Introduction The constant increase on the psychosocial demands experienced at work seems to contribute to the increase in health problems such as musculoskeletal pain (MSP). This association may be especially important in low-income and middle-income countries, where there is a large proportion of informal workers among whom there is little research. We analysed the association between psychosocial work risk factors and MSP among formal and informal workers using the First Central American Survey of Working Conditions and Health.
Methods This is a representative sample (n=12 024) of the economically active population of the six Spanish-speaking countries of Central America. Prevalence ratios (PR) and corresponding 95% CIs from Poisson regression models were used to estimate the association between psychosocial work risk factors and the MSP.
Results Compared with formal workers, informal workers reported higher prevalence of MPS in the body regions analysed (ie, cervicodorsal, lumbosacral, upper extremities) and higher exposure to psychosocial work risk factors. However, on the whole, the associations between the exposure to psychosocial work risk factors and the prevalence of MSP were similar for both formal and informal workers. Only the association between exposure to high demands and MSP in the upper extremities was higher (p=0.012) among formal (PR=1.69, 95% CI 1.46 to 1.96) than among informal workers (PR=1.40; 95% CI 1.30 to 1.51).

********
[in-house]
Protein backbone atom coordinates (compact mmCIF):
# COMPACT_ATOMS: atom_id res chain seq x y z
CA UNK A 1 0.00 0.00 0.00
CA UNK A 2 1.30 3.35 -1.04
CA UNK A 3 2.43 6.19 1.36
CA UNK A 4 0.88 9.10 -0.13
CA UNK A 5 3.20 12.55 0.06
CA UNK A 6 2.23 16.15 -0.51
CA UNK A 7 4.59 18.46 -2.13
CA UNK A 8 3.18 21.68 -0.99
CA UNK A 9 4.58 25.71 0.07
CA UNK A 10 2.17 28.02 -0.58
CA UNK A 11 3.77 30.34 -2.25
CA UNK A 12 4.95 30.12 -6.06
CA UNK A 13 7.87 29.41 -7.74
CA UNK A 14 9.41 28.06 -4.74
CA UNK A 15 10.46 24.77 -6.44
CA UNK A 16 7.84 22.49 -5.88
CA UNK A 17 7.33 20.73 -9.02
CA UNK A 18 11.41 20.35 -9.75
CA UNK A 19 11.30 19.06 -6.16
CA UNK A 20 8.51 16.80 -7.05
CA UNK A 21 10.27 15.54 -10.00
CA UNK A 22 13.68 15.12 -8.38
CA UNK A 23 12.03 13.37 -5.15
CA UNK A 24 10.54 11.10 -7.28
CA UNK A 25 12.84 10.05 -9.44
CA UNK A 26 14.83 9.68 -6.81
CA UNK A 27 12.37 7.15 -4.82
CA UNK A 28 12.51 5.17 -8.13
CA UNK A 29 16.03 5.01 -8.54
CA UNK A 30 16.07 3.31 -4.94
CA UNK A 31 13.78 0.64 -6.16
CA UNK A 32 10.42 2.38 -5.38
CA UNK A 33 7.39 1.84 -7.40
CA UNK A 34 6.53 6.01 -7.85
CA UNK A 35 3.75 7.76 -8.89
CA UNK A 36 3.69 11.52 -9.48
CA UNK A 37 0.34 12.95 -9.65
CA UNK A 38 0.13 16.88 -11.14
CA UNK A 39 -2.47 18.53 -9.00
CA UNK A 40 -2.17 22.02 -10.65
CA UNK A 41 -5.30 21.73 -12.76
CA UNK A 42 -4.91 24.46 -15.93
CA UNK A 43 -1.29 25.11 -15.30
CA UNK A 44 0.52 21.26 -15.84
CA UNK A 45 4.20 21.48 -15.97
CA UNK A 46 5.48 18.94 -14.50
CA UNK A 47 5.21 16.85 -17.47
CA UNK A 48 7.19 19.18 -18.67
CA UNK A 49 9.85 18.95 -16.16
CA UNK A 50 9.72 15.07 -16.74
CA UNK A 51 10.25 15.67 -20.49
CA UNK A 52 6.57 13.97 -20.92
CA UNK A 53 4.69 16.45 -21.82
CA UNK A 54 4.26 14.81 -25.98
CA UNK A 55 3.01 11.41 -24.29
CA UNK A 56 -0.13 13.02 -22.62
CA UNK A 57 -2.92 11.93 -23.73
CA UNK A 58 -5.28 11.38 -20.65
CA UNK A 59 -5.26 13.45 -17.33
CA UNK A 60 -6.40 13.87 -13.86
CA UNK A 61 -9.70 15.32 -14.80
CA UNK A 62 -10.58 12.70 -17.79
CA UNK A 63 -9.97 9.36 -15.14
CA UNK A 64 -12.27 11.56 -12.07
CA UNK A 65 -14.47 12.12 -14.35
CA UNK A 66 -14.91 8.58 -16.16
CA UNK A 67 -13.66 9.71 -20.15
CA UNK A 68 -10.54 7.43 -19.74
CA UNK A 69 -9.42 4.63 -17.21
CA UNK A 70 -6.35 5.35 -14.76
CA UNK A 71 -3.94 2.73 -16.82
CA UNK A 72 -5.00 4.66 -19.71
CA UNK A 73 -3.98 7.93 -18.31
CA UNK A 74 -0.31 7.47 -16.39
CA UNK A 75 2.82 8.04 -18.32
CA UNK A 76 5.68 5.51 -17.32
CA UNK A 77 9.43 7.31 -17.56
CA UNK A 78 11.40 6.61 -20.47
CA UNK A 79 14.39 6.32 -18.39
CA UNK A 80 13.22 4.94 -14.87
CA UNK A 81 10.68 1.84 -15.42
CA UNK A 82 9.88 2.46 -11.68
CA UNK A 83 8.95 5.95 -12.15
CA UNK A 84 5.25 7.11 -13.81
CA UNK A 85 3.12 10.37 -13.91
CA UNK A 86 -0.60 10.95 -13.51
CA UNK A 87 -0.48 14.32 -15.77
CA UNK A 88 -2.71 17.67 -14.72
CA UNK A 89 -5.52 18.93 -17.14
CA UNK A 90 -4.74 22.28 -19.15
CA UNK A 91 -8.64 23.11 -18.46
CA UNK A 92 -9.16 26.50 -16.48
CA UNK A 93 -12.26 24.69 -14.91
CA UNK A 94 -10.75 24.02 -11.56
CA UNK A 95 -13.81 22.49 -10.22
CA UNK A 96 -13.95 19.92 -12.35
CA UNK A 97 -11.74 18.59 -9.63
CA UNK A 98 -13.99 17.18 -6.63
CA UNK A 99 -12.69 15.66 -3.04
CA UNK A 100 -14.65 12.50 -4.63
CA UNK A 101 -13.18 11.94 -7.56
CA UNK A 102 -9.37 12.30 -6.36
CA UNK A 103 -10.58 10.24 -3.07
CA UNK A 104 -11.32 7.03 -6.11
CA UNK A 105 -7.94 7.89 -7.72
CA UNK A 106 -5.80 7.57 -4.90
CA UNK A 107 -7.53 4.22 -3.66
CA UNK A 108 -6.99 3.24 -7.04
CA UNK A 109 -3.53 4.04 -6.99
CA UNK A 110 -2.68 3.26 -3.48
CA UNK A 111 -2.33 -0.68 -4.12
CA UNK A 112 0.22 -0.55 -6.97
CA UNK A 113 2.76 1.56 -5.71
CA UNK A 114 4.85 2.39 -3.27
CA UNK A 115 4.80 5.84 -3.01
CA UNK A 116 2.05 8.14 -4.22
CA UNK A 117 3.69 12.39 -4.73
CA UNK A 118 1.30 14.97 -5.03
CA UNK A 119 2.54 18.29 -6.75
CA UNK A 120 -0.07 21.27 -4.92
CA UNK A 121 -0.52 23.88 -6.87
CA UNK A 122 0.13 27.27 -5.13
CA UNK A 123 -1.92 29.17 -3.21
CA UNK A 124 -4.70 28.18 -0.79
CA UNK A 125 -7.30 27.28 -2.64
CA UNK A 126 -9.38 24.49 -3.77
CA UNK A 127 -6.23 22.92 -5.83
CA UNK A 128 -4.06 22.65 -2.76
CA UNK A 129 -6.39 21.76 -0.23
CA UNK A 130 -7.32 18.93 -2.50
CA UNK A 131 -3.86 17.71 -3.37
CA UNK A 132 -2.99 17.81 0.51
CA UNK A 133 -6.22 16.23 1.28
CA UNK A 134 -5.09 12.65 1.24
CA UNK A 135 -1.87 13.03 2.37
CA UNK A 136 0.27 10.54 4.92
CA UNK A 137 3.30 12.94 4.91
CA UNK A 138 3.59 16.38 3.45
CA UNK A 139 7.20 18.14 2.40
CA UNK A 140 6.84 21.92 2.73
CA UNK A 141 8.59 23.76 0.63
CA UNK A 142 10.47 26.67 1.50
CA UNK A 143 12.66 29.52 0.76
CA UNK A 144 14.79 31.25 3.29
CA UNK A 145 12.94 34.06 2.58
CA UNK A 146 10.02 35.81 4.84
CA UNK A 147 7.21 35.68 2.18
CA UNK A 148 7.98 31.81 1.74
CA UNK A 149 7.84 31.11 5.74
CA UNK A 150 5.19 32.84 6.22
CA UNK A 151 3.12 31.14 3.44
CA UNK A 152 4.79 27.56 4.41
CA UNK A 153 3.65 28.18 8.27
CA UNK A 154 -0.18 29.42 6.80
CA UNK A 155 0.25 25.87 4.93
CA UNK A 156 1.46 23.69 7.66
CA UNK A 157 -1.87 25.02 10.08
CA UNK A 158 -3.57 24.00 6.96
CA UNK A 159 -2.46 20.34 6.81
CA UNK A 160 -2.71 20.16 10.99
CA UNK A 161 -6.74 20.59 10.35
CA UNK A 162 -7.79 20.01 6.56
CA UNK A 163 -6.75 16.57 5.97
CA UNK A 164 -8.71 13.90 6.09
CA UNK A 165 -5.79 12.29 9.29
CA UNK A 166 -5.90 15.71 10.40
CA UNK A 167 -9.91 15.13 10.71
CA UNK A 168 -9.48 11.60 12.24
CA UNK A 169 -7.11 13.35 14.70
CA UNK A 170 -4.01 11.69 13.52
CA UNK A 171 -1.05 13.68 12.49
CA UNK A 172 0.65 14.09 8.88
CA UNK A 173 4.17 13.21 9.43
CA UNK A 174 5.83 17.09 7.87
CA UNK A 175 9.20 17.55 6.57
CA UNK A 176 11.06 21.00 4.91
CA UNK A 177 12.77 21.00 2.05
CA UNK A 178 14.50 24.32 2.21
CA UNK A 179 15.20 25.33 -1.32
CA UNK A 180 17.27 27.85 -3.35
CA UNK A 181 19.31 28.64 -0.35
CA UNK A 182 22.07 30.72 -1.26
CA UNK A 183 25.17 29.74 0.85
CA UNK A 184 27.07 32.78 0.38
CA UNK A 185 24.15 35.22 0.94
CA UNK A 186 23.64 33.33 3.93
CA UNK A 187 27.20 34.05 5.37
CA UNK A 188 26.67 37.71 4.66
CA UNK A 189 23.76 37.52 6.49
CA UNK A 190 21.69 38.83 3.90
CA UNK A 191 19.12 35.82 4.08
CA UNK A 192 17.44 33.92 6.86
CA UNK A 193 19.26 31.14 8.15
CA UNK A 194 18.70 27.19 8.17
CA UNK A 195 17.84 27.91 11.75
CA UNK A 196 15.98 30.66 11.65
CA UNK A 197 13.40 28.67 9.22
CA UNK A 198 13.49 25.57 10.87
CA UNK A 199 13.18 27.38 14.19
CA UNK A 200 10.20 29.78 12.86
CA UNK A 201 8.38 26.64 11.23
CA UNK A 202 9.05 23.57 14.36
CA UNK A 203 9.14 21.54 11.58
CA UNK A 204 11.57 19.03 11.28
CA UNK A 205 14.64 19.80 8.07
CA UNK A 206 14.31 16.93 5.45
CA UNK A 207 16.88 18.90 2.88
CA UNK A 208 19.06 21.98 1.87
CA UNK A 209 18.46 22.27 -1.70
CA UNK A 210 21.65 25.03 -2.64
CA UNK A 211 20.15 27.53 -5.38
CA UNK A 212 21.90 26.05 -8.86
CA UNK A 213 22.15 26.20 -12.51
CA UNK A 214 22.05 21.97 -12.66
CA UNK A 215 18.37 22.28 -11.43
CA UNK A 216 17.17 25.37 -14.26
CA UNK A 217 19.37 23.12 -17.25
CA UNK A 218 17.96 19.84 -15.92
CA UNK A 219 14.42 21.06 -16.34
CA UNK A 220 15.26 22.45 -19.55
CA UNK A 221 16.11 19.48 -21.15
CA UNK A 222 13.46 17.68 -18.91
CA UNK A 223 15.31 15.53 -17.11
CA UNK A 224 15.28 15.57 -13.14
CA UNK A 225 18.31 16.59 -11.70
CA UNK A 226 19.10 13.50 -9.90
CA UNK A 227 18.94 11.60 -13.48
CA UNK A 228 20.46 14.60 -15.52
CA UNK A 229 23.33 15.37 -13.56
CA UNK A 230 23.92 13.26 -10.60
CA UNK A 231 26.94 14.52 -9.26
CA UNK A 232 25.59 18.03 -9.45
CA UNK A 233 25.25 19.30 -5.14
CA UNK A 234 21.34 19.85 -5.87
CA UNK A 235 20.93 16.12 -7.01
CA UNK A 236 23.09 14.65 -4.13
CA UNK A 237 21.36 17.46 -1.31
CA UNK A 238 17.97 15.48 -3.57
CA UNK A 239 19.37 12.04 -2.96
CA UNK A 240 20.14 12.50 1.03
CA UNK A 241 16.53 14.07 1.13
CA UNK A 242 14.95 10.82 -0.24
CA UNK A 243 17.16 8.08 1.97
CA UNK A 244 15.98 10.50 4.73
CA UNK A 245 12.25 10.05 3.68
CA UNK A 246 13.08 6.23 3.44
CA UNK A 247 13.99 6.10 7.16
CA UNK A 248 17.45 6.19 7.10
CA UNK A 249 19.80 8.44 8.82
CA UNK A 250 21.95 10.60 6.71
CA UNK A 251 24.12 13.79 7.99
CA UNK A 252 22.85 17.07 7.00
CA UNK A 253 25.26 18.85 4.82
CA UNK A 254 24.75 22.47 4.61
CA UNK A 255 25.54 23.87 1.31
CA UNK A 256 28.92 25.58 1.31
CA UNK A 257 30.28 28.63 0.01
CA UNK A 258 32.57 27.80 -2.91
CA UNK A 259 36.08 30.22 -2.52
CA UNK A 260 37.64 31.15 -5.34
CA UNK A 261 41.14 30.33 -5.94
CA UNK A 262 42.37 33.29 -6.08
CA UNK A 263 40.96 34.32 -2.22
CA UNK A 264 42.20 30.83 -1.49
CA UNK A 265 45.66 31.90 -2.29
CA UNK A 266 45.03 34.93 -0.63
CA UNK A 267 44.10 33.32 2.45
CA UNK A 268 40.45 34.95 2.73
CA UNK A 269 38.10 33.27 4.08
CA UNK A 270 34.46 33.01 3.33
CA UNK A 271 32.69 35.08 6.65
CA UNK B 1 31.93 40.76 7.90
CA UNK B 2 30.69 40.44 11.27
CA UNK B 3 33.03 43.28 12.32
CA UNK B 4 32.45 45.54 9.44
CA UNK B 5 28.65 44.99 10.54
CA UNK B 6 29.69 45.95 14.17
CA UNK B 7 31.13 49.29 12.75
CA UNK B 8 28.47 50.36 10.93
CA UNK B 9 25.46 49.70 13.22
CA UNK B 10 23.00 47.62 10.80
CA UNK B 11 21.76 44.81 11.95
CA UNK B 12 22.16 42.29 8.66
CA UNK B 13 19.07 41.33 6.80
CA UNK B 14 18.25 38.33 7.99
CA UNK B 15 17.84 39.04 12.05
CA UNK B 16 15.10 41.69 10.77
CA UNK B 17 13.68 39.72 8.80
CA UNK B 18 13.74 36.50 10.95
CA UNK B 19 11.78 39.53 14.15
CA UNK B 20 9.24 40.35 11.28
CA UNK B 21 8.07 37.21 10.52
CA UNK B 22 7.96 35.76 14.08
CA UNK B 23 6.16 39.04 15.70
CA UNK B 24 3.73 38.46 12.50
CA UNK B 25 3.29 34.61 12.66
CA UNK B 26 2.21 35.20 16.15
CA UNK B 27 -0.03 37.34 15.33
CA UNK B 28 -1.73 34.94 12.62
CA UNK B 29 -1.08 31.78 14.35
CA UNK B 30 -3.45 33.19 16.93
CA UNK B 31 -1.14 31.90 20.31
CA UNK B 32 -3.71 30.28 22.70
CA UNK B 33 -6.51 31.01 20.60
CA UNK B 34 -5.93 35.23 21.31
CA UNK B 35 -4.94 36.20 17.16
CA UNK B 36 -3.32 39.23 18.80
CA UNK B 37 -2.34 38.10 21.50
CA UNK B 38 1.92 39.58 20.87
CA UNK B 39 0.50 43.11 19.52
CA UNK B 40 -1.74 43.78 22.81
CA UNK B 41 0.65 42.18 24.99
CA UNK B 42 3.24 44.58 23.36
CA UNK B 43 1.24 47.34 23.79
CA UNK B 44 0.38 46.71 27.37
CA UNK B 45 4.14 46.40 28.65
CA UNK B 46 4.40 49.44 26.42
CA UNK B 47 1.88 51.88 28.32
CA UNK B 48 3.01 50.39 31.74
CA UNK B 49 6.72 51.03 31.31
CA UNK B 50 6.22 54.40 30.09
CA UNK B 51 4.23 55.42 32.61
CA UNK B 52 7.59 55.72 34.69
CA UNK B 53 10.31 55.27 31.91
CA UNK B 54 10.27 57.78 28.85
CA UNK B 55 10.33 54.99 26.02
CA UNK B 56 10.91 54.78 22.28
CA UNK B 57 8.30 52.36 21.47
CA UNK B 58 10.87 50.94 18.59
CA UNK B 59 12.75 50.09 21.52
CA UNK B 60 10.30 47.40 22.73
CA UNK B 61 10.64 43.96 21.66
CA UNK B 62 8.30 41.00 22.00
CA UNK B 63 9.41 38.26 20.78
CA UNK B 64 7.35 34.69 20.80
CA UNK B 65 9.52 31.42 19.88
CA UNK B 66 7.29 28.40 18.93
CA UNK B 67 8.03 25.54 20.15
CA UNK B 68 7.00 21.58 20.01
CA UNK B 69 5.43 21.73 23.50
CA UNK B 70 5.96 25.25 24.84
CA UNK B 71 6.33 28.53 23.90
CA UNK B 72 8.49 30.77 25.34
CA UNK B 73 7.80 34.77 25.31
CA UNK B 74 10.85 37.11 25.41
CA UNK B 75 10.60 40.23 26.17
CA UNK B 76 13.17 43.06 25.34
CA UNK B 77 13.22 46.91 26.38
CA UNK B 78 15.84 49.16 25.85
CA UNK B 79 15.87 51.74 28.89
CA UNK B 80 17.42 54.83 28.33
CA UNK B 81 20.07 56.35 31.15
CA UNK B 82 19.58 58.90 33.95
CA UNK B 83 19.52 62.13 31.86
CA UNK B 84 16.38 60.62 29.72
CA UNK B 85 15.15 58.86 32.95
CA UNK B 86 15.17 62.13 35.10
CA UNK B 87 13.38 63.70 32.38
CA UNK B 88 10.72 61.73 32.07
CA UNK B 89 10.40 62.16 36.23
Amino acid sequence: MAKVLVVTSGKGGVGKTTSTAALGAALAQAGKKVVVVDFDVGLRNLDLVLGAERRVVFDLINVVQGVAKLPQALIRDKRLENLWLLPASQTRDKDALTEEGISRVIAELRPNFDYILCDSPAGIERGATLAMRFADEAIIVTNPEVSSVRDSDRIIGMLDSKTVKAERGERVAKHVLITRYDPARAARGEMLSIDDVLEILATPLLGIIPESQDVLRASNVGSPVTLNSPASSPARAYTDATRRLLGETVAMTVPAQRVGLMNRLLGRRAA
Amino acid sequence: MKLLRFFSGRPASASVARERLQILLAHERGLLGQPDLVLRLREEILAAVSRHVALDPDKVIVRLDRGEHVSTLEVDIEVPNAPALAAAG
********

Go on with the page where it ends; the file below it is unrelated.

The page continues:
Conclusion Exposure to adverse levels of psychosocial work risk factors is associated with higher prevalence of MPS among both formal and informal workers. However, the role of employment informality in this association is complex and requires further examination.
- formal economy
- labour market
- occupational health, survey
- working conditions
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Contributors MRG, DGRP and FGB conceptualised the study. MRG and DGRP performed all the analyses. MRG wrote the first draft. All the authors contributed to the manuscript revision.
Competing interests None declared.
Ethics approval Ethics and human subjects committees of the National University, Heredia, Costa Rica, and The University of Texas Health Science Center at Houston, Texas, USA.
Provenance and peer review Not commissioned; externally peer reviewed.
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